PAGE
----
When Gilligan offered him another seven episodes for season three, Esposito countered that he wanted a bigger role. “There was some negotiating and I ended up doing 12,” Esposito said. “I wanted to create a character who became intrinsic to the show. And at some point, I realized that I had slid into the Breaking Bad family. Vince told me that I changed the game and raised the bar for the show. And I’m proud of that, but I could only do that because of the depth of the writing and due to the chemistry between Bryan Cranston and myself. And their writing inspired me to think, to create someone who was polite, threatening and poignant.”

9. GIANCARLO ESPOSITO CHANNELED HIS INNER EDWARD JAMES OLMOS.

Giancarlo Esposito in 'Breaking Bad'
Ursula Coyote/AMC

In the mid-1980s, Giancarlo Esposito made a few guest appearances on Miami Vice. The experience clearly had an effect on him, as he used Edward James Olmos’s character from that series, Lieutenant Martin Castillo, as a model for Gus Fring.

“Eddie did very little and he was very convincing,” Esposito told the Toronto Sun. “I also thought he was a bit flat, but he did very, very little in playing [Castillo] and I thought it was really effective. Juxtaposed to Philip Michael [Thomas] and Don [Johnson], who were at times a bit full of themselves but were doing a little bit of acting, Eddie was just doing his job. And I wanted Gus to be in that mode."

10. GILLIGAN GOT SOME HELP FROM THE WALKING DEAD CREW FOR FRING’S FINAL EPISODE.

Fring’s final sendoff is one of the most memorable visual images from the entire series—and they were able to enlist the help of some true gore experts. “Indeed we did have great help from the prosthetic effects folks at The Walking Dead,” Gilligan told The New York Times. “And I want to give a shout-out to Greg Nicotero and Howard Berger, and KNB EFX, those two gentlemen and their company, because their shop did that effect. And then that was augmented by the visual effects work of a guy named Bill Powloski and his crew, who digitally married a three-dimensional sculpture that KNB EFX created with the reality of the film scene. So you can actually see into and through Gus’s head in that final reveal. It’s a combination of great makeup and great visual effects. And it took months to do."

11. YES, AARON PAUL DOES SAY “BITCH” A LOT—BUT PROBABLY NOT AS MUCH AS YOU THINK.

While any Jesse Pinkman impression ends with a “bitch,” by one calculation, Paul uses the word a total of 54 times throughout the series. Which, considering there are 62 episodes, seems a little on the low side.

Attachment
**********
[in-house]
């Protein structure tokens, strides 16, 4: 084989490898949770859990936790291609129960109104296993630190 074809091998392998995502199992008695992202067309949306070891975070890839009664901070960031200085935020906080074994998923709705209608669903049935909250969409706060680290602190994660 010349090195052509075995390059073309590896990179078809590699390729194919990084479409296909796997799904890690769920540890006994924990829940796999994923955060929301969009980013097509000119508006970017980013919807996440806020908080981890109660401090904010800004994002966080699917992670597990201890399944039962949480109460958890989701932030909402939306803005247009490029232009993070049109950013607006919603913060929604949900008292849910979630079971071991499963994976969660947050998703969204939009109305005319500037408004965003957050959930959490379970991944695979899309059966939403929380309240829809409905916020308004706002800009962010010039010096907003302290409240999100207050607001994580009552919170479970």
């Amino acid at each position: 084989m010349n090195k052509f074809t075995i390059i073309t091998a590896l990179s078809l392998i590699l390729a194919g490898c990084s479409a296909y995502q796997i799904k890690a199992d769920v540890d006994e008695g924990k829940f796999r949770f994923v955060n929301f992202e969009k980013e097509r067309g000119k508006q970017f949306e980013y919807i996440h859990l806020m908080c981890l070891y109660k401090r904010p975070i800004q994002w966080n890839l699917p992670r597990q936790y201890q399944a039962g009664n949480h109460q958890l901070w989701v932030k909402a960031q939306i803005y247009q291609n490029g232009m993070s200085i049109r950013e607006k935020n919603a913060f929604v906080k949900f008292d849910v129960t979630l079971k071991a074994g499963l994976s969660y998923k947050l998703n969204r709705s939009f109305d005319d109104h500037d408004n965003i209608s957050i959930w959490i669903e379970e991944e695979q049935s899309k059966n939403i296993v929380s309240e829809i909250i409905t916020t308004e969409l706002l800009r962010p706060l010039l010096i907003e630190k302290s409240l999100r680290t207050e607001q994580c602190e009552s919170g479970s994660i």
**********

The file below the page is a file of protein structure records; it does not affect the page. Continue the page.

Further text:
12. PAUL RELEASED A “YO, BITCH” APP.

Aaron Paul in 'Breaking Bad'
AMC

Even if that above number seems underwhelming, Pinkman’s favorite add-on became so synonymous with Paul that, in 2014, the actor released an app called Yo, Bitch.

13. WALTER’S BOSS AT THE CAR WASH IS A CHEMIST IN REAL LIFE.

Marius Stan, who played Bogdan, Walter’s boss at the car wash, wasn’t a familiar face to many of the show’s viewers. That’s because the series was his (and his eyebrows’) acting debut. In real life, rather coincidentally, he has a PhD in chemistry and, according to a Reddit AMA, is a “Senior Computational Energy Scientist at Argonne National Lab—which is one of the national laboratories under the U.S. Dept. of Energy—and a Senior Fellow at the University of Chicago, the Computation Institute."

14. WALTER WHITE’S ALTER EGO IS A NOD TO A REAL PERSON.

Walter White’s drug kingpin alter ego, Heisenberg, is a nod to Werner Heisenberg, a Nobel Prize-winning physicist who developed the principle of uncertainty.

15. HEISENBERG’S SIGNATURE HAT WAS A MATTER A PRACTICALITY. 

Bryan Cranston in 'Breaking Bad'
Frank Ockenfels 3/AMC

Heisenberg’s porkpie hat came to identify Walter White’s dark side, but it originated from a very practical place. “Bryan kept asking me, after he shaved his head, ‘Can I have a hat?’ because his head was cold,” Kathleen Detoro, the show’s costume designer, explained. “So I would ask Vince and he kept saying no; Jesse wore the hats. Finally, Vince said, ‘I think there’s a place …’ It was Bryan asking for a hat, me asking Vince, and then Vince figuring out where in the story it makes sense: It’s when he really becomes Heisenberg.” (If you want to buy your own Heisenberg hat, it was made by Goorin.)

16. THE WHITES’ HOUSE HAS BECOME A TOURIST ATTRACTION—AND LOTS OF PIZZA HAS BEEN THROWN ON THE ROOF.